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Michael J. Fox admits he hasn't read cloning measure

'I'm not qualified to speak on the page-by-page content of the initiative,' says actor on Missouri Amendment 2

Posted: October 29, 2006 3:18 p.m. Eastern

2006 WorldNetDaily.com

Actor Michael J. Fox says he's against human cloning, against human egg farming and hasn't read a Missouri constitutional amendment measure he has championed in television ads that critics contend both.

On ABC's "This Week" with host George Stephanopoulos, formerly of the Clinton administration, Fox, who suffers from Parkinson's disease, said today he got involved in the Missouri campaign because he supports Senate candidate Claire McCaskill, a proponent of Amendment 2.

While the bill purports to oppose human cloning, critics say experimentation on human embryos necessitates the procedure. Therefore, they call the measure deliberately deceptive, designed to get voters to support with the idea of opposing human cloning even though they are, in fact, supporting it.

"I agree that we should have no human cloning," said Fox. "We're against that." He also said he opposes the farming of human eggs to create the embryos.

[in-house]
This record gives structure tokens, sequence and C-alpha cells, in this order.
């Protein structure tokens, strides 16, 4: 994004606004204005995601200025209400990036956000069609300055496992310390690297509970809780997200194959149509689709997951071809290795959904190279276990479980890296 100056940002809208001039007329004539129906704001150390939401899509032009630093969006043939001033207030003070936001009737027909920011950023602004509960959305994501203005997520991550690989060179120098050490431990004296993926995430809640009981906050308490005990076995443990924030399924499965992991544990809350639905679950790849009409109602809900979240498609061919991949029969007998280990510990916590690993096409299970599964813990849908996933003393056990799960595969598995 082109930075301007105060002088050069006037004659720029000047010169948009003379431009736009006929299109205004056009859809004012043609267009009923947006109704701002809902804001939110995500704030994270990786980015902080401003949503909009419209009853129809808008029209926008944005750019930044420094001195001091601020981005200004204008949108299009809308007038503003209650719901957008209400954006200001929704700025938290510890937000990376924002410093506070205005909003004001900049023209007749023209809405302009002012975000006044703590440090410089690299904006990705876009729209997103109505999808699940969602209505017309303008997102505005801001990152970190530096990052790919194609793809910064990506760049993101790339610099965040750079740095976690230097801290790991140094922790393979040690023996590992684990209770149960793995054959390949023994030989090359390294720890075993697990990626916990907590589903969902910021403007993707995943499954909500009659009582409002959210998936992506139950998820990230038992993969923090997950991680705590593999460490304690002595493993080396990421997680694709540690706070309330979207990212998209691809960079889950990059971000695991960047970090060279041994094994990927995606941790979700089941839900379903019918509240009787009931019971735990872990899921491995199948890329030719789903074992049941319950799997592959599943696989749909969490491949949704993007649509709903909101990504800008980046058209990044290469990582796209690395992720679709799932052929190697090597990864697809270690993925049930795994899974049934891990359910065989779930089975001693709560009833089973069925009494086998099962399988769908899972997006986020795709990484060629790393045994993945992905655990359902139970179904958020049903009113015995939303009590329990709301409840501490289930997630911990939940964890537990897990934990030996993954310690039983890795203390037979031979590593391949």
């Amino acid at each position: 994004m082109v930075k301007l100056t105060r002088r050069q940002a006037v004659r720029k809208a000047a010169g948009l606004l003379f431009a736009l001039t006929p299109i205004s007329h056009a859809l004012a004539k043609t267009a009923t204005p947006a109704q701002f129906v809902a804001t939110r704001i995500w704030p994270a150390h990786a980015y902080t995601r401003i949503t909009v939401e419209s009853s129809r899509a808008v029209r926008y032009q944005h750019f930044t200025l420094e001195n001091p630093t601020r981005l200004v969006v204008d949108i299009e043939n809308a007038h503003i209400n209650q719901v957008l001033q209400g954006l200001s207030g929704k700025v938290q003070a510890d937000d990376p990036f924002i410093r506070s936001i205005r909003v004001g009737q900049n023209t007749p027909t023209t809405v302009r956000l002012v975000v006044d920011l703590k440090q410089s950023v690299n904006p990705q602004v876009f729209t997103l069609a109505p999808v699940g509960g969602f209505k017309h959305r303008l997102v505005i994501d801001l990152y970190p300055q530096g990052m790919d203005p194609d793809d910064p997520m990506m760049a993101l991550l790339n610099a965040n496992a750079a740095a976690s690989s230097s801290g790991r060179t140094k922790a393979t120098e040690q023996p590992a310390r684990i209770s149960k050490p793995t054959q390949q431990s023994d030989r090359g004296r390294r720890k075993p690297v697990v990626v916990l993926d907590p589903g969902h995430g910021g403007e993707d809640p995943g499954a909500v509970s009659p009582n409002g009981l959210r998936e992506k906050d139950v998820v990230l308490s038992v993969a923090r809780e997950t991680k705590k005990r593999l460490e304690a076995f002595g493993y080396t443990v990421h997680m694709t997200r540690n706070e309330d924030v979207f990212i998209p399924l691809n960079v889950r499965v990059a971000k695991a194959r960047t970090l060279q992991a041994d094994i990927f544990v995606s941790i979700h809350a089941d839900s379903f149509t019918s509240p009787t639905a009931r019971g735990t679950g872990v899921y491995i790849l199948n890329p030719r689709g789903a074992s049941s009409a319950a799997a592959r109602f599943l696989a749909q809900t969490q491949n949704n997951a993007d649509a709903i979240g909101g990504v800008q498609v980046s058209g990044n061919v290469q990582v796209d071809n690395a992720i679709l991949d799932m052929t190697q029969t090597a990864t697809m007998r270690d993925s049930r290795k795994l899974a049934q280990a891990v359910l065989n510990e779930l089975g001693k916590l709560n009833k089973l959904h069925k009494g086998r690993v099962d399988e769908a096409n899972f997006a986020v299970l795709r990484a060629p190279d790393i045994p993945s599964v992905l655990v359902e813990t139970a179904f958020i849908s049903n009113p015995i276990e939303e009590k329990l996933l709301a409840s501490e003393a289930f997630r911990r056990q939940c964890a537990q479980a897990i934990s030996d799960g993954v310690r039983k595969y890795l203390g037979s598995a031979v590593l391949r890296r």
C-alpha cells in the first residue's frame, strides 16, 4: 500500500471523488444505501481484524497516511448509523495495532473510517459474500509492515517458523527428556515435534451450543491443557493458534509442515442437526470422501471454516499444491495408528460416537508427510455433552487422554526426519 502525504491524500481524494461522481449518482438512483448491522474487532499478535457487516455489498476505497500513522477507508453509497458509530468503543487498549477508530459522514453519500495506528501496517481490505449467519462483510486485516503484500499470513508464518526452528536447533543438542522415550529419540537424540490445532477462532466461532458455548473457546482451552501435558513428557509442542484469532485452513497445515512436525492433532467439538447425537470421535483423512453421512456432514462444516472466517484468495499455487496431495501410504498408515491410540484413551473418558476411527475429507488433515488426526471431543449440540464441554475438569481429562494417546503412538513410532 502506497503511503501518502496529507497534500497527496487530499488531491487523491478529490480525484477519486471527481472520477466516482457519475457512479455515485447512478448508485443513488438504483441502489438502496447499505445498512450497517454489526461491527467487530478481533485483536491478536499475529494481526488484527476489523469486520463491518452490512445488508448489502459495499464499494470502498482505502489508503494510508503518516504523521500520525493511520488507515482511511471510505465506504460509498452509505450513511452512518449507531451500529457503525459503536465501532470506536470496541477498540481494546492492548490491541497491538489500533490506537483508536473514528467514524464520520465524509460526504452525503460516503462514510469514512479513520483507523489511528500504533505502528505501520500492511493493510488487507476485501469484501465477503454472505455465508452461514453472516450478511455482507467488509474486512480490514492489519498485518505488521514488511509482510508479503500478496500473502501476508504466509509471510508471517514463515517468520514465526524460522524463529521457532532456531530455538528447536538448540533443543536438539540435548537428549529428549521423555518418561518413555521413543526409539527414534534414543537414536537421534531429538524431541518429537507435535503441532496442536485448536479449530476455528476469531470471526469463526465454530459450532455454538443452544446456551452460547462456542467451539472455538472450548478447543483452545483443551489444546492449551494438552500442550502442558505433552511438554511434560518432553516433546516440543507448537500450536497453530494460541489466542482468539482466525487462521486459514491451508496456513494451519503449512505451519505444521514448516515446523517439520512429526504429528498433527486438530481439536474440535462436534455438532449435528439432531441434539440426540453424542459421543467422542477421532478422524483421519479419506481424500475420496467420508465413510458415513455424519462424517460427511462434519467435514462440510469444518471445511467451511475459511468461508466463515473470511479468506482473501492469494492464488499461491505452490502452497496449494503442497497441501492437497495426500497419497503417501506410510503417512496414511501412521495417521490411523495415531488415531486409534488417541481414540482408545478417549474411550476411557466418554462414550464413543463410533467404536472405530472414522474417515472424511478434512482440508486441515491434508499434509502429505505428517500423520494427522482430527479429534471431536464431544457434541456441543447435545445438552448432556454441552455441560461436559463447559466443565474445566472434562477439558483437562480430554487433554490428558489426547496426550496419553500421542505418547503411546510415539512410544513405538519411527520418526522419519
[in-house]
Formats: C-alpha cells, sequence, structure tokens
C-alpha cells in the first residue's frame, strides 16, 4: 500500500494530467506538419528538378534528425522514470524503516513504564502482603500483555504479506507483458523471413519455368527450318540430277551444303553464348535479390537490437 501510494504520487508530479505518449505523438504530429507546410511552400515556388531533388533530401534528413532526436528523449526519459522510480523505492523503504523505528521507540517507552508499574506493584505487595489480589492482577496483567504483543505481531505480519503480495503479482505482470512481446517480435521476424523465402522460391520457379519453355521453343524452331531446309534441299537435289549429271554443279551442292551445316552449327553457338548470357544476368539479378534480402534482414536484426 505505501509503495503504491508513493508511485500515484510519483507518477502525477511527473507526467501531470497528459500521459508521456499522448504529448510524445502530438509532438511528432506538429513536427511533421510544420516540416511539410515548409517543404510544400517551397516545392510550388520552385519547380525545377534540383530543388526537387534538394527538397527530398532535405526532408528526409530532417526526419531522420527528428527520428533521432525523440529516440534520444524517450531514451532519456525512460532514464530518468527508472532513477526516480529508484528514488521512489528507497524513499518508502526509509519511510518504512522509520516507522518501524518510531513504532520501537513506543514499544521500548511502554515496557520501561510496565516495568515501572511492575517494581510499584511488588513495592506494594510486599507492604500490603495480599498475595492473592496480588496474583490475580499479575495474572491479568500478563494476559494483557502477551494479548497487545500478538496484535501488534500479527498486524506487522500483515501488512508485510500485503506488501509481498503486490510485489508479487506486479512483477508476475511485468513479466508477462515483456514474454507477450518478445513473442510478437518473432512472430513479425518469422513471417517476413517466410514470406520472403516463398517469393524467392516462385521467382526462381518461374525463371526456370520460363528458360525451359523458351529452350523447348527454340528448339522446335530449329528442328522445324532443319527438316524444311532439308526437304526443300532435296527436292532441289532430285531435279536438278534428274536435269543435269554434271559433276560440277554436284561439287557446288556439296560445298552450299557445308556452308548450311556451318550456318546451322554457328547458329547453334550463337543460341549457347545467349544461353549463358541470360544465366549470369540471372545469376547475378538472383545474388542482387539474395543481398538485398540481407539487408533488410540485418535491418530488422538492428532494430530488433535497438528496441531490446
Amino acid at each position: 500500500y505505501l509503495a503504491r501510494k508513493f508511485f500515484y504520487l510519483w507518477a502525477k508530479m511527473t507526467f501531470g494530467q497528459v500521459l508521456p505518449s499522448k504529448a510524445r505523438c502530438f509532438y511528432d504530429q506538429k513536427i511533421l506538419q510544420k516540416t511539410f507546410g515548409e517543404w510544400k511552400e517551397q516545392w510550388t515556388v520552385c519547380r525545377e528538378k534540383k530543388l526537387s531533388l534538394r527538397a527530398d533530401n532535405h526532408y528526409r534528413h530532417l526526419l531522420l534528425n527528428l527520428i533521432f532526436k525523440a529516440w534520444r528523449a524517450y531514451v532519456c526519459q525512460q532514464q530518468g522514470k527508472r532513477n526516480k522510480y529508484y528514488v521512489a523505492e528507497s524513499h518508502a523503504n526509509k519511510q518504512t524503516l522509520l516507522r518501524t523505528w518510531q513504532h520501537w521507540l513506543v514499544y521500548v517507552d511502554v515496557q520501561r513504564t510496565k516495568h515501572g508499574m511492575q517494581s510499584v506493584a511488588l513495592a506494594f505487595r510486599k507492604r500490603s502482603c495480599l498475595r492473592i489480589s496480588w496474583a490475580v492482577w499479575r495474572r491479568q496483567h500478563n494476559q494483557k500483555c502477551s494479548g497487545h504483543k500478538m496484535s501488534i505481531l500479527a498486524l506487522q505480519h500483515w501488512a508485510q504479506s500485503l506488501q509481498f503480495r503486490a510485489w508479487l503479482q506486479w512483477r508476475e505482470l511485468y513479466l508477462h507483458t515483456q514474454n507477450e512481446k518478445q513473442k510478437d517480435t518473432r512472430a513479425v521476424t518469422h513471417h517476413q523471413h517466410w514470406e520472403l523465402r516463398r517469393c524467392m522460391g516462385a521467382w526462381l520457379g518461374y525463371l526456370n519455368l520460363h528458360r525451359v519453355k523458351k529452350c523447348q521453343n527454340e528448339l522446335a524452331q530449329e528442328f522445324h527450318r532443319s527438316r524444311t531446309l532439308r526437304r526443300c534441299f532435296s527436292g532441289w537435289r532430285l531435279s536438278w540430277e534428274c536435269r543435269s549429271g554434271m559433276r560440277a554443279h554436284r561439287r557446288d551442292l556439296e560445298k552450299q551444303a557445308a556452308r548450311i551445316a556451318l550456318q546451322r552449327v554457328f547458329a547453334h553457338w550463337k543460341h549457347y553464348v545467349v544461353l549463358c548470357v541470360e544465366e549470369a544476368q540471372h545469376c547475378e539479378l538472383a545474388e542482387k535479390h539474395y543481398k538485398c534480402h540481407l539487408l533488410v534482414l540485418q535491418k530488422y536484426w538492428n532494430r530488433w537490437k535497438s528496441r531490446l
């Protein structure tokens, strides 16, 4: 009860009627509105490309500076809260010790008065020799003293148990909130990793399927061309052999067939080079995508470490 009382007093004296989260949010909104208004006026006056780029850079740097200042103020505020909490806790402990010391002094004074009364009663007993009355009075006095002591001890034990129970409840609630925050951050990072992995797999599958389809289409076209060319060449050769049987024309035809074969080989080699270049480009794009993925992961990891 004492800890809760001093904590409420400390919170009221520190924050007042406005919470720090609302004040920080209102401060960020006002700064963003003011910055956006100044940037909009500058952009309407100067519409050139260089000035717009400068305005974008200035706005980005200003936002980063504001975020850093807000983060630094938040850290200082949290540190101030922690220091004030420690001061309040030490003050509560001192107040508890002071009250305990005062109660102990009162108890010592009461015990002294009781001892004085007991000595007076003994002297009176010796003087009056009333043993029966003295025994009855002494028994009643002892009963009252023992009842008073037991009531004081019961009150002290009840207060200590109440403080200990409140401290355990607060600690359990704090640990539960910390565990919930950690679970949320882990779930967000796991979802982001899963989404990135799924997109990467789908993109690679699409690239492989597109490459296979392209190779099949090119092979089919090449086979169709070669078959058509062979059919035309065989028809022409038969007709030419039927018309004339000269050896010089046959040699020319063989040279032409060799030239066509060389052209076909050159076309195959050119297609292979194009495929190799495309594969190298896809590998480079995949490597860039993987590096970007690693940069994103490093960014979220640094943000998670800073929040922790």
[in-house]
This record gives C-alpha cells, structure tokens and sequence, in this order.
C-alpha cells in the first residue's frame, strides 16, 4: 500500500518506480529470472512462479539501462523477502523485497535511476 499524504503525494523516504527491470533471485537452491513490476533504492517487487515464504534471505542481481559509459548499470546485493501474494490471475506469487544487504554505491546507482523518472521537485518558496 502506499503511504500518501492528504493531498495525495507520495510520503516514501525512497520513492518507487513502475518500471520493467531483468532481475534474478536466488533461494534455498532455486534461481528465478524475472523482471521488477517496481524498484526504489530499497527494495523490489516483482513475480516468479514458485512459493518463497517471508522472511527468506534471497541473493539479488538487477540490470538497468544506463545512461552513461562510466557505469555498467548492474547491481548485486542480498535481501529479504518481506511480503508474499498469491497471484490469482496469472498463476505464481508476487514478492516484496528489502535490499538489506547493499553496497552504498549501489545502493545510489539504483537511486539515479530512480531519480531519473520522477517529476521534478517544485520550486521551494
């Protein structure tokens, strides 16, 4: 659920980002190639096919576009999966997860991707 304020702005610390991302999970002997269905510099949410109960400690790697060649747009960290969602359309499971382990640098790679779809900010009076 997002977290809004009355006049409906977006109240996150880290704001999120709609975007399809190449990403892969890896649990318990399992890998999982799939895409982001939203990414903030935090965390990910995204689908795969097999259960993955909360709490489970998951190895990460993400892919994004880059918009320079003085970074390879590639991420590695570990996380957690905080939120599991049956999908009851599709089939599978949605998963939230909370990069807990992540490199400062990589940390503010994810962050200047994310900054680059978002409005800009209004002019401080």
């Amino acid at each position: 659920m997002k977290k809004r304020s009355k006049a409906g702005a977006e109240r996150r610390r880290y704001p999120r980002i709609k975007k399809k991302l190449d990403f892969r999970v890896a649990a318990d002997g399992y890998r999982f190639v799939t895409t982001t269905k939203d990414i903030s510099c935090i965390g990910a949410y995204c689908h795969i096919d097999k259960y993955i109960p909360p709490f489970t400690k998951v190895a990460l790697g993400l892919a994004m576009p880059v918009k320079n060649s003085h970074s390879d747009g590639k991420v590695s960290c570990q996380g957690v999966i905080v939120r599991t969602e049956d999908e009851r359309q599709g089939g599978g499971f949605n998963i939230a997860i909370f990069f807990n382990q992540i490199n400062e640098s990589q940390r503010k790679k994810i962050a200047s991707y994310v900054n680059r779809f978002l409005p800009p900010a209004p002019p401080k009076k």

"We're against egg farming, that notion," he said. "We agree on all of that."

Which leaves the question: How do you get human embryos to experiment with if you don't farm the eggs or clone human tissue? Fox did not provide an answer nor was the question asked by Stephanopoulos. But Fox did explain he was not an expert on the subject nor had he read Amendment 2 for himself.

"You know, I campaigned for Claire McCaskill," he explained. "And so I have to qualify it by saying I'm not qualified to speak on the page-to-page content of the initiative. Although, I am quite sure that I'll agree with it in spirit, I don't know, I in full disclosure, I haven't read it, and that's why I didn't put myself up for it distinctly."

Fox performed in a television ad for McCaskill, who is seeking to replace Sen. Jim Talent, R-Mo. But the focus of the ad was her support for Amendment 2.

Opponents of embryonic stem cell research say it is unproven in treatment of diseases, while adult stem cell research is more promising.

Asked about the claim opponents of Amendment 2 make that despite rhetorically opposing human cloning it will in fact enshrine it into the state's constitution, Fox said: "Well, I don't think that's true."

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